|Marcos Rodriguez Pantoja|
poses for Matthew Bremner's
recent Guardian profile.
Deja vu: My Dog's Name, the novella I've been revising for inclusion in Sometimes Ridiculous, my forthcoming softcover story collection, has a similar, archetypal plot. A boy, presumed buried by a mudslide, roams the Hollywood Hills with a family of coyotes. I wrote it back 2013, having never heard of Rodríguez, at least that I can recall.
It was an experience with some visiting friends that set me to writing the novella, although I didn't know where it would go at the time. Holly Wilson, a contemporary, Native American artist who resides in Oklahoma, her husband and their two young children were staying with my inamorata Eleanor Spiess-Ferris for a week here in Chicago. Their seven-year-old son kept telling us about a dog that he absolutely knew he was going to get for Christmas. His mother kept shaking her head. Gently, she corrected that he couldn't have a dog because of allergies. The boy continued talking blithely about the dog, nevertheless. He described it vividly. It sounded like a magnificent animal. Its ears would be upright and pointed, grey eyes alert. It would look like a German Shepherd, but more massive and all black, with medium-short hair.
"I'm naming him Anubis," the boy declared.
"Like the Egyptian god?" I inquired, figuring this as a teaching moment, "with a jackal's head?"
|Anubis guides the dead, and oversees the weighing|
of hearts to determine their eternal fate.
Who knows? I mused. Come Christmas, perhaps the jackal-headed deity might take a break from guiding the dead and overseeing the weighing of their hearts, to ride shotgun with Santa and grant the boy's wish.
That night, after the boy went off to bed, his mother explained that her son had gotten the dog's name from House of Anubis, a mystery TV series then showing on Nickelodeon. No matter. Disguise it all they want, I thought to myself: Who is to say that Anubis didn't guide those Nickelodeon writers to Hollywood from the underworld - or maybe from Belgium, where the show idea had originated?
In any event, after Holly and her family went back to Oklahoma, I started writing what I thought would be a boy-and-his-dog story. As these things go, however, personal memories and myths soon seeped into the scene. Like Holly's boy, I had my own imaginary dogs as an only child whose parents moved from New England to California and around the state during and after World War 2. Pets were out of the question forever, it seemed.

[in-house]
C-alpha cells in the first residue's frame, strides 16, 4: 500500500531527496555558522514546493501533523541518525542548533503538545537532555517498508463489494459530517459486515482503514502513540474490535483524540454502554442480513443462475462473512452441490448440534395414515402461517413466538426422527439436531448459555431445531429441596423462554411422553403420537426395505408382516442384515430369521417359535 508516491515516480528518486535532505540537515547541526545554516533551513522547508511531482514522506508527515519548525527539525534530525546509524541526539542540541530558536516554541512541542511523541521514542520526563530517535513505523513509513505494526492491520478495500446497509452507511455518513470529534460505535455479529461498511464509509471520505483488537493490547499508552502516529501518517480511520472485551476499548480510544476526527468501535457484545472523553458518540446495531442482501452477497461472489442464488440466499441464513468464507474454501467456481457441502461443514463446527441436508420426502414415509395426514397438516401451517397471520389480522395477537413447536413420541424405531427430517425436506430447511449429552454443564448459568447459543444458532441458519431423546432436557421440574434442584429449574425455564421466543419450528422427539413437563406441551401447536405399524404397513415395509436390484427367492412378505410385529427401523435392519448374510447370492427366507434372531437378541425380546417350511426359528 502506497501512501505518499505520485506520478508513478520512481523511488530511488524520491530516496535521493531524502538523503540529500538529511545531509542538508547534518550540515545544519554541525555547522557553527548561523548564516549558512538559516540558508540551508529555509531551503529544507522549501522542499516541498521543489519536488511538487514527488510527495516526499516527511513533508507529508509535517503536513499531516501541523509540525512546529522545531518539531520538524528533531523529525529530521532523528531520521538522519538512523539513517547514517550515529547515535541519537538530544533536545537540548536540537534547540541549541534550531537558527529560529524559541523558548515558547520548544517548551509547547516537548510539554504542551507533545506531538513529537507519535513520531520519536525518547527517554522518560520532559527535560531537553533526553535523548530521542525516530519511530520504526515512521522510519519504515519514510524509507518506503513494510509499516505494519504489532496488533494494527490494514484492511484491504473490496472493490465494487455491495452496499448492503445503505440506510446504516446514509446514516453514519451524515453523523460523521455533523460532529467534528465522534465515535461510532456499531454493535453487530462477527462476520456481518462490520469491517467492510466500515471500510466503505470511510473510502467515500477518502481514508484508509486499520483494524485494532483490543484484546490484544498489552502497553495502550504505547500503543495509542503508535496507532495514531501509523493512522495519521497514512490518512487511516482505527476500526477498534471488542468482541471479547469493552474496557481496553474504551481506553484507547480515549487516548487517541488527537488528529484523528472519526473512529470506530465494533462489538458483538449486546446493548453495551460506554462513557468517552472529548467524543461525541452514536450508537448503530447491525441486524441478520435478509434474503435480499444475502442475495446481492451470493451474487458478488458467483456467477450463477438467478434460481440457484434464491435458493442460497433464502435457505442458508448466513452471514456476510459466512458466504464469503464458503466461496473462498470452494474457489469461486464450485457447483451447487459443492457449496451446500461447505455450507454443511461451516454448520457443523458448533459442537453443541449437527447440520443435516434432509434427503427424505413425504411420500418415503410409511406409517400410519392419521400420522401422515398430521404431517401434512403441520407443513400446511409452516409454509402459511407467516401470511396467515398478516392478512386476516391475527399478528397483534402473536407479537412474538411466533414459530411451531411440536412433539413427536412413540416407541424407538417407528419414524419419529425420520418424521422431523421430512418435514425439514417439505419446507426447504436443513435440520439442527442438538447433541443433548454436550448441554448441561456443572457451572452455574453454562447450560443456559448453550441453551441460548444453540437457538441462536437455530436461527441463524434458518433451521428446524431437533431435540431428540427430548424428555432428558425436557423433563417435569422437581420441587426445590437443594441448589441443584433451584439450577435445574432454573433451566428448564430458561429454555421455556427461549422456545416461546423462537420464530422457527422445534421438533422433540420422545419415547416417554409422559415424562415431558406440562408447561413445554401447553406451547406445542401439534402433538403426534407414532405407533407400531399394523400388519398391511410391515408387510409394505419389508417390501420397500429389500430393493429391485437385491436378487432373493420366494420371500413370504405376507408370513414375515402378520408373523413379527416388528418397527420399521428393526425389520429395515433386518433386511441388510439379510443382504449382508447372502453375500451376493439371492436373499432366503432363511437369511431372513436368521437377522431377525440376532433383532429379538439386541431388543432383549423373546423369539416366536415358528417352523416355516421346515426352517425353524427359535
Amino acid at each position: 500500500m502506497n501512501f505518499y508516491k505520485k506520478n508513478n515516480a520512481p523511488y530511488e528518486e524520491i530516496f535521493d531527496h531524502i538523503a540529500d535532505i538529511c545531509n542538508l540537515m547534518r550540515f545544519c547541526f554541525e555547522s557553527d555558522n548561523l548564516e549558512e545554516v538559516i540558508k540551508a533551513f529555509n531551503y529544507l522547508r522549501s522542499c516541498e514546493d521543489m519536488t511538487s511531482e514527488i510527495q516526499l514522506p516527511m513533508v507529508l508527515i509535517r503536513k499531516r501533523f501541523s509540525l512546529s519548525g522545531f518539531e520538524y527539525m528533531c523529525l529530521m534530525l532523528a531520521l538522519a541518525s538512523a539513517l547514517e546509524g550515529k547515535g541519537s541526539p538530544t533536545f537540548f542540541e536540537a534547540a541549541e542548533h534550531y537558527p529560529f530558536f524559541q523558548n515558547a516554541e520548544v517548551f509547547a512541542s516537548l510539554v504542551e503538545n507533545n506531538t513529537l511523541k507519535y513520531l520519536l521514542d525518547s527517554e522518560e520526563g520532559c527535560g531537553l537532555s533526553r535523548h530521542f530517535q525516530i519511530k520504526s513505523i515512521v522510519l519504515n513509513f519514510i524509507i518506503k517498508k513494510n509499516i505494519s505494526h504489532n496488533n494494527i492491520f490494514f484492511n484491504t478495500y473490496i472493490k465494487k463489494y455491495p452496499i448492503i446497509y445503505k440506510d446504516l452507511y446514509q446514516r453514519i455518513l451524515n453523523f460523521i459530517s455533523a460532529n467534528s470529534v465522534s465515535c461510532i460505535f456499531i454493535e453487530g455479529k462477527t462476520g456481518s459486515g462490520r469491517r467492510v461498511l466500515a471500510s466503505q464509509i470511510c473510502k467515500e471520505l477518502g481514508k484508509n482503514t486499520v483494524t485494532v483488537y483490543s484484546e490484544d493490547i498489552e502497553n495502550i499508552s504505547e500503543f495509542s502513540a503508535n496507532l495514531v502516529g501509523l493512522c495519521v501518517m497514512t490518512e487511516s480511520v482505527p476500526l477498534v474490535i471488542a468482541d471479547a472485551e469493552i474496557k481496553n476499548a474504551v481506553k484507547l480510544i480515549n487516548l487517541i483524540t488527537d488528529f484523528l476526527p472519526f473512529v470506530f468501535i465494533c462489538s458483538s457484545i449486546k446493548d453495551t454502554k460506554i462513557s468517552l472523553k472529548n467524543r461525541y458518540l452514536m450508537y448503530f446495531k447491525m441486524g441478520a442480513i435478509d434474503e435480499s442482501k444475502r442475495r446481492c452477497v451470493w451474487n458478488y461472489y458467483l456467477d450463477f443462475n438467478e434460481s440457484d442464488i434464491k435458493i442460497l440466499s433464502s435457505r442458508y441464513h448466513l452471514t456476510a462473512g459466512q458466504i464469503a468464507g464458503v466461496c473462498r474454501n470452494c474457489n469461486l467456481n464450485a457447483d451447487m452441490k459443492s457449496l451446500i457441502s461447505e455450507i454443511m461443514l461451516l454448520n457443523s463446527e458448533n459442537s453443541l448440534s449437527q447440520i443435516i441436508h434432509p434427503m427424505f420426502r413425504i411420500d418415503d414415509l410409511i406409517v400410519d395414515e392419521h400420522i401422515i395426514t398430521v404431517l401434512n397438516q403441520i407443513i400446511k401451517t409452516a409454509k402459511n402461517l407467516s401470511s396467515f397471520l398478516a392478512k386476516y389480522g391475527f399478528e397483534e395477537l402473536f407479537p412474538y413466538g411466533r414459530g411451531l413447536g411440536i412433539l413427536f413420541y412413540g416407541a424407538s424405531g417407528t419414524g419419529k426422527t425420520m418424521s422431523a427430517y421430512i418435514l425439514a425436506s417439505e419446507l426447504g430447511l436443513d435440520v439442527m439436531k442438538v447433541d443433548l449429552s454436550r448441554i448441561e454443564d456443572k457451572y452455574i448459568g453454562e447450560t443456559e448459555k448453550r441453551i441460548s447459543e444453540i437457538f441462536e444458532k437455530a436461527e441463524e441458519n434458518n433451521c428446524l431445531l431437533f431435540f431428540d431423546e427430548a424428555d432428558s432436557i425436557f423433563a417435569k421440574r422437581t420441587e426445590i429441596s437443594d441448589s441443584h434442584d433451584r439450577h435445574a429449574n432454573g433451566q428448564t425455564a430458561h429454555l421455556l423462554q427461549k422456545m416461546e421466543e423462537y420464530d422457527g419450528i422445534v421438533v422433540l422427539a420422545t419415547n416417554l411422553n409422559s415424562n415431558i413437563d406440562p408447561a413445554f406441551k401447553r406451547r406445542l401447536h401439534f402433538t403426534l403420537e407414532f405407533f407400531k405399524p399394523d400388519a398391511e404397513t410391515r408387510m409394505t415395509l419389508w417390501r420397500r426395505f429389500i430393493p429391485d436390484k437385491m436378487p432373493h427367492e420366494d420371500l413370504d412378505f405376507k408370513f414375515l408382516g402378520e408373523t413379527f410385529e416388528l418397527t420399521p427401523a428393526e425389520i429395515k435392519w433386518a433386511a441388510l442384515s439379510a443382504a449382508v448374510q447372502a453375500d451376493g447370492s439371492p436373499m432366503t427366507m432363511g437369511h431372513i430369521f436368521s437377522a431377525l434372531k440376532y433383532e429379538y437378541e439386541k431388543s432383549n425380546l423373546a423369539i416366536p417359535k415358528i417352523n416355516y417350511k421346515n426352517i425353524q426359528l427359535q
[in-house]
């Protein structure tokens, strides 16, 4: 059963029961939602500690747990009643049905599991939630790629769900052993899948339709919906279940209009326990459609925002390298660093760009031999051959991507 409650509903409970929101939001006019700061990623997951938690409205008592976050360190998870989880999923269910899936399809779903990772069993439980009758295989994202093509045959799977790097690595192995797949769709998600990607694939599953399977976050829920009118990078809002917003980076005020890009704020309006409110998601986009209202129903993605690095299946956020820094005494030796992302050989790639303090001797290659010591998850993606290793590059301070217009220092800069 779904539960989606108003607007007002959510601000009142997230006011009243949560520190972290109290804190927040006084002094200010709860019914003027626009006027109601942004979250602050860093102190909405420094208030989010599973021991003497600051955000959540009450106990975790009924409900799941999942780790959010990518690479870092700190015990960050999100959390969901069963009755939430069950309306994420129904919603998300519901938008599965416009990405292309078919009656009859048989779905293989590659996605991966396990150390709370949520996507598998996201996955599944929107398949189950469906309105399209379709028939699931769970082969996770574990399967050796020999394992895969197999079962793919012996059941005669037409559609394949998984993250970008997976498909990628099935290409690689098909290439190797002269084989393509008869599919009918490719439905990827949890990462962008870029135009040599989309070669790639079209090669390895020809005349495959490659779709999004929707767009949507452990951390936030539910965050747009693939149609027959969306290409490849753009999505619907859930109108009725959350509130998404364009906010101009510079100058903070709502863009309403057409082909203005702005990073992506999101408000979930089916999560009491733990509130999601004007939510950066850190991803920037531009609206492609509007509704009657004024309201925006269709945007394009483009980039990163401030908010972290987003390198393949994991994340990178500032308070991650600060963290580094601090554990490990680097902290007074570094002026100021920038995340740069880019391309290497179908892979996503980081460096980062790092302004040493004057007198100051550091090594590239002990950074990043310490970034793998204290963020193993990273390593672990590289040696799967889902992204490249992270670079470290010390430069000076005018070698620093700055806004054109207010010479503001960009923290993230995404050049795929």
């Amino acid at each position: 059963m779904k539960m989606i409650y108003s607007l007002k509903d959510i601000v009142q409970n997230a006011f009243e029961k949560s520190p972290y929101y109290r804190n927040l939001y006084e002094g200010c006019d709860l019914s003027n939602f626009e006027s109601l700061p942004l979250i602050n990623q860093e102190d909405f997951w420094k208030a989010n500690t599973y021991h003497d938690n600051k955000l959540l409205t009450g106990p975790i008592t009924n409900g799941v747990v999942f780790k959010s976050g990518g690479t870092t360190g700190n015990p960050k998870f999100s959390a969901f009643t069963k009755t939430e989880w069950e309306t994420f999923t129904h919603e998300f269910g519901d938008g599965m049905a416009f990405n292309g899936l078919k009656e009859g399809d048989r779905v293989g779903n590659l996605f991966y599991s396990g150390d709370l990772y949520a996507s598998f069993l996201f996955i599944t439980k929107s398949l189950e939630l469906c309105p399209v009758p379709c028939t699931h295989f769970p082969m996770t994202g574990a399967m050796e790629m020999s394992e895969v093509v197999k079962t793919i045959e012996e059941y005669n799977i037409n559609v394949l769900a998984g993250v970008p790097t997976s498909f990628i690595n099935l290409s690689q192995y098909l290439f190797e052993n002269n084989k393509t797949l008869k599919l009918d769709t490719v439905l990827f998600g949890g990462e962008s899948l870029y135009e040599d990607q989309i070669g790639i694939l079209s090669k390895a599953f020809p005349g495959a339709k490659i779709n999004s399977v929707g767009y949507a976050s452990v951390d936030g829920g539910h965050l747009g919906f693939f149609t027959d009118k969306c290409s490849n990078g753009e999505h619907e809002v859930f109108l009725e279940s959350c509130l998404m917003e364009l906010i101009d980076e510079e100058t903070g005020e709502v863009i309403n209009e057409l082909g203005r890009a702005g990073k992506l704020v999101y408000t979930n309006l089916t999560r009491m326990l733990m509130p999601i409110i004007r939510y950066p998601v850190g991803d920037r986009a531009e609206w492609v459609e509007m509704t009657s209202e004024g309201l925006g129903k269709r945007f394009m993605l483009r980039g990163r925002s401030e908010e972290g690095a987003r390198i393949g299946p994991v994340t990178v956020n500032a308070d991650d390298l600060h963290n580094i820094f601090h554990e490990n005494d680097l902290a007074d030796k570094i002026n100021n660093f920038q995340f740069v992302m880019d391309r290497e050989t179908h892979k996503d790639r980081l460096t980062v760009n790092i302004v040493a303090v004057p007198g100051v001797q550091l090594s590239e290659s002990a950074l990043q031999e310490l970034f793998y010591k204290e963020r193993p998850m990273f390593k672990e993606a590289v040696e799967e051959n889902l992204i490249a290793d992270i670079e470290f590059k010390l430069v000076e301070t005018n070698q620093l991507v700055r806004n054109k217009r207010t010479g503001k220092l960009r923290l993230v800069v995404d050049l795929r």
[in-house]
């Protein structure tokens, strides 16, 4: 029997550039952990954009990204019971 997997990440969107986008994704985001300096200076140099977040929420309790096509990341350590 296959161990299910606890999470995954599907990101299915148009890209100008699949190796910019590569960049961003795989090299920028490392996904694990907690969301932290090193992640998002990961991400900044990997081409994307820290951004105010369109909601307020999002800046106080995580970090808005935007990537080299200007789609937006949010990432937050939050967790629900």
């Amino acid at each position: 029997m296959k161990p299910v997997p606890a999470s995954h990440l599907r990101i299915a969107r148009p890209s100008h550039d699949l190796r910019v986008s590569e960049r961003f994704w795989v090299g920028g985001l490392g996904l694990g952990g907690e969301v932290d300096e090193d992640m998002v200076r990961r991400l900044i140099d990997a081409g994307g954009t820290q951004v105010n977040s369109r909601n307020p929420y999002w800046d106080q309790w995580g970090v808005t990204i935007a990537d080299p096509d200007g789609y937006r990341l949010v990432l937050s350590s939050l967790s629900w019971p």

|Native American contemporary artist|
I got to know a family of coyotes when I lived in the Hollywood Hills as a young father working at the Los Angeles Times during the 1960s and '70s. My headlights would catch their jaded yellow eyes as they stood, long-legged on the side of the winding, unlit, canyon road that led to my peeling, Mission Style home. Their matted fur showed buff, grey and lemony. They were dream characters emerging from the chaparral, suspended between past and present - between a starry infinity above and a vastness of city lights in the distance. I got to leaving chipped bowls of water and kibbles for them on my overgrown flagstone patio, where I hope to glimpse them through the window of my study while I sat at my Underwood typewriter trying to write the great American novel.
Coyotes are an American jackal. They've managed survive nearly every kind of environment, our suburbs and even big cities. We see them here in Chicago, where they like to prowl golf courses and cemeteries and, do their part to keep the rat population at bay. Natural historians say that jackals, similarly, prowled the cemeteries of ancient Egypt. This likely gave rise to the jackal-headed Anubis as guardian of the dead. It's no wonder they keep finding their way into my stories.
|The Capitoline bronze.|
Oh yes - and our friend Holly wrote and told us that her son finally did get his Christmas dog. In fact, they got two, one for her son and one for his younger sister. Both are Portuguese Water Dogs, the same hypoallergenic breed as Bo and Sunny, the dogs that President and Mrs. Obama bought Malia and Sasha back in those brighter days when they were America's First Family.
(Parts of this article excerpted from a 2013 essay I wrote for Center for Humans & Nature's City Creatures blog.)
Dances With Dogs